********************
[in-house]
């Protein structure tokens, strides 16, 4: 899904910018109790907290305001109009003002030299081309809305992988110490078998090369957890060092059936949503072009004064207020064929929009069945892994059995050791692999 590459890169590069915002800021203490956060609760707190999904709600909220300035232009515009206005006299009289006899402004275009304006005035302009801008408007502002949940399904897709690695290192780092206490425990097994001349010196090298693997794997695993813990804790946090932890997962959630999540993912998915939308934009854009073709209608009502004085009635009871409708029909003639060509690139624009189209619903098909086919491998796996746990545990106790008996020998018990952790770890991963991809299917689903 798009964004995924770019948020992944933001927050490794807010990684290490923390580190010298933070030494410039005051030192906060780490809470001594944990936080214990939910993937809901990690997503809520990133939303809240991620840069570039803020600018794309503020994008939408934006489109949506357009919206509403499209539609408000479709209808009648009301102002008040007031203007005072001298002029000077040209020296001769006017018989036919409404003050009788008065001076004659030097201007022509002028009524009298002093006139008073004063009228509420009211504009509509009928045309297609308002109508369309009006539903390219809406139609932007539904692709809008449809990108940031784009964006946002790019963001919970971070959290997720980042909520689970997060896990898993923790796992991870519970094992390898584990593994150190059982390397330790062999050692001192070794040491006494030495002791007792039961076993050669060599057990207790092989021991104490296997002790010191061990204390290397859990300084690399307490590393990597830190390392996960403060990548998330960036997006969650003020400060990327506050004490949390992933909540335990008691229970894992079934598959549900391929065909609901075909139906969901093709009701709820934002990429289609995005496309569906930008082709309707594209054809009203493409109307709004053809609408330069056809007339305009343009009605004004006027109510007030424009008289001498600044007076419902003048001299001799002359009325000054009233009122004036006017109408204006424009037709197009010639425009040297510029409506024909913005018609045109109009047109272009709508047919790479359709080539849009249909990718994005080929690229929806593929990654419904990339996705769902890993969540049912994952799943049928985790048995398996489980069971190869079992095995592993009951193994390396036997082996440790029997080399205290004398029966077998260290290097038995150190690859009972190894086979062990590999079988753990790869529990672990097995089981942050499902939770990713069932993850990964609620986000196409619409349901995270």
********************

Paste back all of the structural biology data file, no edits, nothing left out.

[in-house]
């Protein structure tokens, strides 16, 4: 899904910018109790907290305001109009003002030299081309809305992988110490078998090369957890060092059936949503072009004064207020064929929009069945892994059995050791692999 590459890169590069915002800021203490956060609760707190999904709600909220300035232009515009206005006299009289006899402004275009304006005035302009801008408007502002949940399904897709690695290192780092206490425990097994001349010196090298693997794997695993813990804790946090932890997962959630999540993912998915939308934009854009073709209608009502004085009635009871409708029909003639060509690139624009189209619903098909086919491998796996746990545990106790008996020998018990952790770890991963991809299917689903 798009964004995924770019948020992944933001927050490794807010990684290490923390580190010298933070030494410039005051030192906060780490809470001594944990936080214990939910993937809901990690997503809520990133939303809240991620840069570039803020600018794309503020994008939408934006489109949506357009919206509403499209539609408000479709209808009648009301102002008040007031203007005072001298002029000077040209020296001769006017018989036919409404003050009788008065001076004659030097201007022509002028009524009298002093006139008073004063009228509420009211504009509509009928045309297609308002109508369309009006539903390219809406139609932007539904692709809008449809990108940031784009964006946002790019963001919970971070959290997720980042909520689970997060896990898993923790796992991870519970094992390898584990593994150190059982390397330790062999050692001192070794040491006494030495002791007792039961076993050669060599057990207790092989021991104490296997002790010191061990204390290397859990300084690399307490590393990597830190390392996960403060990548998330960036997006969650003020400060990327506050004490949390992933909540335990008691229970894992079934598959549900391929065909609901075909139906969901093709009701709820934002990429289609995005496309569906930008082709309707594209054809009203493409109307709004053809609408330069056809007339305009343009009605004004006027109510007030424009008289001498600044007076419902003048001299001799002359009325000054009233009122004036006017109408204006424009037709197009010639425009040297510029409506024909913005018609045109109009047109272009709508047919790479359709080539849009249909990718994005080929690229929806593929990654419904990339996705769902890993969540049912994952799943049928985790048995398996489980069971190869079992095995592993009951193994390396036997082996440790029997080399205290004398029966077998260290290097038995150190690859009972190894086979062990590999079988753990790869529990672990097995089981942050499902939770990713069932993850990964609620986000196409619409349901995270």